Incite Division: This one could be considered dirty pool if it didn’t work so well. Say you’ve cornered a couple of ladies with shopping bags and designer duds. Instead of agreeing to talk on camera, they hem and haw, urging each other to go first, if at all. These, are easy marks. While dying on the inside for just a little screen-time, they seek the approval of their erstwhile partner. The smart photog will pick up on this game of back and forth and jokingly cajole each to do as he pleases. But be careful! ’Sugar Tits’ is rarely every an acceptable bromide. Ask Mel Gibson.

Dodge the Laconic: This goes back to the very essence of our post, but it’s worth repeating. Some people won’t talk to a TV camera for love nor money. This is often a wise tactic on their part, but that’s not your concern. You want them to open up, shout, cry or beat-box - whatever fit’s the question of the day. So don’t waste your time with the mousy housewife, don’t burn up batteries browbeating the timid, don’t delay your lunch by accosting a group of mimes. Some folk just ain’t got it in ’em. Which brings me to my next suggestion…

Scoff Not the Weirdo: Eccentric people have interesting opinions and they’re usually more than happy to share a half dozen or so with you. So do what I do. Look for the kind of person you’d avoid like the plague were you out on a stroll with your girlfriend. They’ll stop and chat. Look for nose rings, odd clothing, funny walks and close-talkers. These are your people. Unlike the vacationing accountant with his , that dude in the frayed Insane Clown Posse concert tee will be happy to share his views. Let’s just hope he’s been following the mayoral race.

Leave Your Comfort Zone: I’ve joked a lot about stereotypes here, but on this last point, I’m serious: Be an equal opportunity inquisitor. The people you put on camera should reflect your viewing audience. If instead everyone you talked to looks like your cousin’s kids, then you have failed yourself, your viewers and your assignment editor. That last part doesn’t bother me so much, but the good folk who tune every night at five, six and eleven deserve better than your idea of suitable humans. So mix up those skin pigments, bravely traverse all tax-brackets and chat up someone you might normally shun. You’ll come away the better journalist, and far more importantly, you might just get lunch.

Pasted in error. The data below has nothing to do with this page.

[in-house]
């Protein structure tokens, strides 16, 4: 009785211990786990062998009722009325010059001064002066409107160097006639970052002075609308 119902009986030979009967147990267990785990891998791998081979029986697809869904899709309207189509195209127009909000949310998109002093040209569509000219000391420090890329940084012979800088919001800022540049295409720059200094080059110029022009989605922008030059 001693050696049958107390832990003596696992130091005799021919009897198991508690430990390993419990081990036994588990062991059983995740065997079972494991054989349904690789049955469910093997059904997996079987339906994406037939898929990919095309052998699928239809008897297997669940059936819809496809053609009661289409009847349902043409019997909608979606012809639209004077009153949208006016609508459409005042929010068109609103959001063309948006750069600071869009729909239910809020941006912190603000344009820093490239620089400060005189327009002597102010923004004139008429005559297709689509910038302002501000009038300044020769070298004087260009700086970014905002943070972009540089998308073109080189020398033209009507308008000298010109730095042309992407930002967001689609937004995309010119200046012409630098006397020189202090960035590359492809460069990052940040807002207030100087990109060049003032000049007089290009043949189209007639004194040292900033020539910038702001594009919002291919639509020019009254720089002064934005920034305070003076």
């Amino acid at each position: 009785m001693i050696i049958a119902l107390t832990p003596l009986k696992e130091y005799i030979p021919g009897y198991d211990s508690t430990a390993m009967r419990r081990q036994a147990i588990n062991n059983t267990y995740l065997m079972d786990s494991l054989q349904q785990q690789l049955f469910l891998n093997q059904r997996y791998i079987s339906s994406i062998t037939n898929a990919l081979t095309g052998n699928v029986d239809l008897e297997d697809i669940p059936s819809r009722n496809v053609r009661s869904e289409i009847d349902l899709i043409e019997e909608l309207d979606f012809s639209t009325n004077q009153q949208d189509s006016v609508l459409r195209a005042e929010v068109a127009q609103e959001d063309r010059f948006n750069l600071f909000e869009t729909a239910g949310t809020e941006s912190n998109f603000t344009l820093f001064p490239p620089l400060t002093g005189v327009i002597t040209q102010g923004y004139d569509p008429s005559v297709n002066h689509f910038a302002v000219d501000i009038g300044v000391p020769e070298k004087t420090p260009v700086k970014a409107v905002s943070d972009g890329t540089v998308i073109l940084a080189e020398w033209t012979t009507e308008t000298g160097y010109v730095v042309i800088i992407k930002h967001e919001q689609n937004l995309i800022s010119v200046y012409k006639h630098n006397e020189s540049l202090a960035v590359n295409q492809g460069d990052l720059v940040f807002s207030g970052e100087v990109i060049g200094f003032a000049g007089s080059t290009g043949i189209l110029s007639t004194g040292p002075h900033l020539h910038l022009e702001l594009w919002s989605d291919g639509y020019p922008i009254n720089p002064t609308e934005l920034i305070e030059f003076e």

Sunday, July 22, 2007

Lost in (Con)Fusion

Gillette FusionPardon me for wandering off topic, but something called a Gillette Fusion showed up in my mailbox yesterday and I can't stop staring at it. Can you blame me? It's gorgeous - an aerodynamic implement so overstylized you'd think the lunkheads from American Chopper dreamed it up. With its gleaming chassis and blue piping, I wasn't sure whether to stick it in my medicine cabinet or drive it around the block. And that was before I unsheathed it from it's hermetically sealed packaging. When I did, I realized why the damn thing arrived via postal carrier. The TSA won't let this much cutlery aboard any commercial aircraft. I can see why. With its 5 blade 'shaving surface technology' and extra precision trimmer blade, The Fusion boasts six - count 'em six on-board razors. Six! There are entire Eastern Bloc countries that protect their borders with less weaponry. Granted, I'm no fan of the clean-cut look, but even the freshest metrosexual would have a hard time explaining away this abomination. Personally, I blame the original iMac - the candy-colored computer that proved consumers do care about the way their technology looks - even technology that's destined for the bottom of a forgotten bathroom drawer. As for the sharpened arsenal, chalk it up to America's love of overkill for the sake of overkill. Just don't toss it in your carry-on bag and try to catch a flight. You may very well find yourself shackled off the coast of Cuba, using your new toy to peel potatoes, stir gruel and shank any over-affectionate cellmates.

That'd be too bad, as it makes for a fine shave.